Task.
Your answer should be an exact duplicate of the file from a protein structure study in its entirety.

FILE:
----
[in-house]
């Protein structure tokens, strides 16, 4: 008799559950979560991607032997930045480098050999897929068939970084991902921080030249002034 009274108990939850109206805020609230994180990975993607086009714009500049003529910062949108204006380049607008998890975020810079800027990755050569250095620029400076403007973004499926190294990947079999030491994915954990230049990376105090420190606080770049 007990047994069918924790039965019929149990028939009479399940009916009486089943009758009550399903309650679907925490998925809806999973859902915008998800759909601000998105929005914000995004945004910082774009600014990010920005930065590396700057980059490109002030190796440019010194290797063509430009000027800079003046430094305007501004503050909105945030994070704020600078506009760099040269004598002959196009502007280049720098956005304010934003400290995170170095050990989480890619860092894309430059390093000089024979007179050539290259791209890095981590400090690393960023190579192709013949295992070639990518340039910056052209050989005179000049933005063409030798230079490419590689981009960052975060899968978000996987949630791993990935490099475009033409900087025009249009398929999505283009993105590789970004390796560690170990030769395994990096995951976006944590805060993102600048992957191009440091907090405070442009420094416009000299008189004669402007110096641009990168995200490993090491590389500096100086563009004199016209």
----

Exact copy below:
[in-house]
């Protein structure tokens, strides 16, 4: 008799559950979560991607032997930045480098050999897929068939970084991902921080030249002034 009274108990939850109206805020609230994180990975993607086009714009500049003529910062949108204006380049607008998890975020810079800027990755050569250095620029400076403007973004499926190294990947079999030491994915954990230049990376105090420190606080770049 007990047994069918924790039965019929149990028939009479399940009916009486089943009758009550399903309650679907925490998925809806999973859902915008998800759909601000998105929005914000995004945004910082774009600014990010920005930065590396700057980059490109002030190796440019010194290797063509430009000027800079003046430094305007501004503050909105945030994070704020600078506009760099040269004598002959196009502007280049720098956005304010934003400290995170170095050990989480890619860092894309430059390093000089024979007179050539290259791209890095981590400090690393960023190579192709013949295992070639990518340039910056052209050989005179000049933005063409030798230079490419590689981009960052975060899968978000996987949630791993990935490099475009033409900087025009249009398929999505283009993105590789970004390796560690170990030769395994990096995951976006944590805060993102600048992957191009440091907090405070442009420094416009000299008189004669402007110096641009990168995200490993090491590389500096100086563009004199016209």